Improving the living conditions of refugees and host communities in eastern Sudan
Title: Vocational education and training and food security for refugees and host communities in eastern Sudan (Kassala and Gedaref)
Commissioned by: Bundesministerium für wirtschaftliche Zusammenarbeit und Entwicklung (BMZ)
Gesamtlaufzeit: 2016 to 2019
Eastern Sudan has recently emerged from conflict and is one of the country’s poorest and least developed regions. Here, the natural resources needed for agriculture – especially water – are in short supply, and there is a lack of training opportunities in the trades and small business. Consequently, very few people have the skills they need to gain access to the labour market and improve their living conditions. The future therefore looks bleak for many people living in this region. Furthermore, the economic causes of the decade-long armed conflict in the region were only partly addressed by the 2006 Eastern Sudan Peace Agreement, so the peace remains fragile.
Sudan is a transit, target and home country for migrants and refugees, with 367,000 officially registered refugees in September 2016. There are also many asylum seekers whose refugee status has not been recognised. Most live in the states of Kassala and Gedaref in eastern Sudan. The social and economic integration of refugees is inadequate in this region, and their presence in large numbers puts further pressure on natural resources and access to training. Neither the refugees nor the host communities are therefore able to improve their living conditions.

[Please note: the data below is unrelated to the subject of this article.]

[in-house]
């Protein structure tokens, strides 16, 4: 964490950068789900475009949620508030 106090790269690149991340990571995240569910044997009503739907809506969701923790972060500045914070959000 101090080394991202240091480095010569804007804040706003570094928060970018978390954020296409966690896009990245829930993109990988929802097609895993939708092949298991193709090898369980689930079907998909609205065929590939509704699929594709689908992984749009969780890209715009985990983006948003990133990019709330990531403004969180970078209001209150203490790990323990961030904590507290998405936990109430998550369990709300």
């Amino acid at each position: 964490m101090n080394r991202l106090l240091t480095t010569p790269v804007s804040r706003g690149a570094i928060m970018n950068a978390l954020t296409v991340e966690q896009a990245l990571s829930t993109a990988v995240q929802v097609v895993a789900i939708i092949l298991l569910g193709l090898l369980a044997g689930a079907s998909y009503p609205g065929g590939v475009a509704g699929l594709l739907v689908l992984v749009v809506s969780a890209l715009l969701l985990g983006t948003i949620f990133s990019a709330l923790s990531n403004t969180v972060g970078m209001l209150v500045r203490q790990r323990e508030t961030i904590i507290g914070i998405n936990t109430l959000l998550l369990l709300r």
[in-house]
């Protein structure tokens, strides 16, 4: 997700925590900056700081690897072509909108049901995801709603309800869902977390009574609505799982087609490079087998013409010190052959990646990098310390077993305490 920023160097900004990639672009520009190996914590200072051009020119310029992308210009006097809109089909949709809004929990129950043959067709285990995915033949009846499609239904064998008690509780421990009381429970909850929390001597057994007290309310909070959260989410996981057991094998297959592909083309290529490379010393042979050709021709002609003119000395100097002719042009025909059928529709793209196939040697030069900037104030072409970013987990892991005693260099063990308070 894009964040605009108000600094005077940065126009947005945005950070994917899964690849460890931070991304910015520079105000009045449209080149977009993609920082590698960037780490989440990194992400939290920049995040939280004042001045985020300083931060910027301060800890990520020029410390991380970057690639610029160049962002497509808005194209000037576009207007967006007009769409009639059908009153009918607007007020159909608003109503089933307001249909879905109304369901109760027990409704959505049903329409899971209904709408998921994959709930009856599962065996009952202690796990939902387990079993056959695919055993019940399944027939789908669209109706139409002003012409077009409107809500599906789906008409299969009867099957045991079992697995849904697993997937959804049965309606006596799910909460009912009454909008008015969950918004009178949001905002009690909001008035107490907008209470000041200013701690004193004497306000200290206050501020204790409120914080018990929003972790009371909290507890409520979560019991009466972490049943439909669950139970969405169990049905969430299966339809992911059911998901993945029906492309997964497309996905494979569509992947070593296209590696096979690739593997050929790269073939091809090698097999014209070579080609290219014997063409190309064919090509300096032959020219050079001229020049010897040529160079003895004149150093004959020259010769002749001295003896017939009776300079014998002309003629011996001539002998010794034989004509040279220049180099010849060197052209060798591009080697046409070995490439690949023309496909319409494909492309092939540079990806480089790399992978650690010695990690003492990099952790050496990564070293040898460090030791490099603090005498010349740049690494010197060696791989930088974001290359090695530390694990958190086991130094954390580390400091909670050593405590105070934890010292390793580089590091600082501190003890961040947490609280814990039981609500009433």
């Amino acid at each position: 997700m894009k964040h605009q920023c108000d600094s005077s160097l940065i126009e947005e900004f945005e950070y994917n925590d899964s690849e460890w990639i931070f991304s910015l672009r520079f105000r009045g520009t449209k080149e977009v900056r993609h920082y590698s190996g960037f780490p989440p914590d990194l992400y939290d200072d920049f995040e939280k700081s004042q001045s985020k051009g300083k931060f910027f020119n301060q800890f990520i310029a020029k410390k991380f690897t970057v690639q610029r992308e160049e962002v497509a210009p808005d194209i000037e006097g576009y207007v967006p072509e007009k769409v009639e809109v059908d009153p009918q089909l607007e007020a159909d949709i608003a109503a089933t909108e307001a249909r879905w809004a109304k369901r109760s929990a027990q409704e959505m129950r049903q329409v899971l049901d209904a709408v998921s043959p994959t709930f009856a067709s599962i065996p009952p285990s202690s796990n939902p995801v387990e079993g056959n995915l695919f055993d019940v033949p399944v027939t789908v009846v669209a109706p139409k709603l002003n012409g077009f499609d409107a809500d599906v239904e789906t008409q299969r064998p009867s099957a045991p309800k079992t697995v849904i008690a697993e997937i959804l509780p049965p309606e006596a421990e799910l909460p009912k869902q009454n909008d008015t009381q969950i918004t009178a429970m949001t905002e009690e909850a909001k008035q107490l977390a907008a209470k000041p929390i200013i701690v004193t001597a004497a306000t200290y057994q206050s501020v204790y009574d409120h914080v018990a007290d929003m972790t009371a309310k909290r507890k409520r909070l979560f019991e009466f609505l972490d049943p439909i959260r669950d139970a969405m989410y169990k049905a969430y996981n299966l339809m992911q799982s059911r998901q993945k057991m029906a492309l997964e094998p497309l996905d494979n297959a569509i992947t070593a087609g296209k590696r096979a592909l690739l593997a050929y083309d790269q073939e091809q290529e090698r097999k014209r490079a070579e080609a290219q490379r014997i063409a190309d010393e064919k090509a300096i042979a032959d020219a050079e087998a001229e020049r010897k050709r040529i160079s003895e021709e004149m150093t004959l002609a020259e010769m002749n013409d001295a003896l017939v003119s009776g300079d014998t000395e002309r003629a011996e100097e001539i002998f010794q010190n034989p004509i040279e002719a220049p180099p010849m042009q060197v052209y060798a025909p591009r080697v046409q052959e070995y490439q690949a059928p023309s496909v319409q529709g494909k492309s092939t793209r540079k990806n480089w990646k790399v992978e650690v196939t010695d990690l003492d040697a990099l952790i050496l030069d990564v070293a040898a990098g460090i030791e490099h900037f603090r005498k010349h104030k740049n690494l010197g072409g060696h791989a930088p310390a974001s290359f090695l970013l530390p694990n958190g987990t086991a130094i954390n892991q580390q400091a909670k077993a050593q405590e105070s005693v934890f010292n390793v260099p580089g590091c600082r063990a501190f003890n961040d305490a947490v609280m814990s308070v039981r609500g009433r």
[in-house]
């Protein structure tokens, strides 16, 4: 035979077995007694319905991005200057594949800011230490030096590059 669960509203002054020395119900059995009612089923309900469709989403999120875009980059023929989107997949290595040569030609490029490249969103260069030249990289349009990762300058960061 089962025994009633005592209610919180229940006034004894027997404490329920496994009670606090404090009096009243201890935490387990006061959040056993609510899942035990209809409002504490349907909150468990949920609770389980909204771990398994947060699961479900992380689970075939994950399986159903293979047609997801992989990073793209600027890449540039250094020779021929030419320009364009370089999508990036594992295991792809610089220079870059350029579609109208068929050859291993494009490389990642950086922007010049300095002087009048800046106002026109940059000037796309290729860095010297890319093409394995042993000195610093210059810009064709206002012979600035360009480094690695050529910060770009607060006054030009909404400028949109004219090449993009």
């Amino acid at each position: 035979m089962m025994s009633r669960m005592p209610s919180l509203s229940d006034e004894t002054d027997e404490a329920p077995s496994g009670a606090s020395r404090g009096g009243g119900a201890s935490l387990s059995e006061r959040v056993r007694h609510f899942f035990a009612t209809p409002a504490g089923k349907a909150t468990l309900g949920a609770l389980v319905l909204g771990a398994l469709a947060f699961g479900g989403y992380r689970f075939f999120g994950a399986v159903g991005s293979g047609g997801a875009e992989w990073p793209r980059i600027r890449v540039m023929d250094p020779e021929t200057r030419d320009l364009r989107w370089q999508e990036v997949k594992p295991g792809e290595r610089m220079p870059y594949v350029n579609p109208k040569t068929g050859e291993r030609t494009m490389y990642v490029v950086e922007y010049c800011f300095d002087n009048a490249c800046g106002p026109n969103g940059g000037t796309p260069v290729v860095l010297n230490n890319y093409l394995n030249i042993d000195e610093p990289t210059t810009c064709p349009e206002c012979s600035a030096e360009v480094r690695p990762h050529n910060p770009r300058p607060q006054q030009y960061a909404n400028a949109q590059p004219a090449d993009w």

The living conditions of host communities and refugees in the states of Kassala and Gedaref are improved.
With GIZ’s support, two training colleges in Gedaref and Kassala are providing young people with labour market-oriented vocational education in the trades, services and small business, thereby harnessing local communities’ and refugees’ employment potential. In addition, with support from the project, local small businesses are encouraged to create and maintain training places and jobs for college graduates, thus facilitating their transition into work or self-employment. In this way, the project also contributes to private sector development.
In parallel, the project provides support for the agricultural sector, thus enhancing food security. In this region, farming is rain-fed, so the project advises selected communities on water resources management and supports the construction of rainwater harvesting systems in order to increase productivity. The project also focuses to a limited extent on measures to improve the drinking water supply for refugees and host communities.
This trilateral project is implemented under the auspices of the Intergovernmental Authority on Development (IGAD).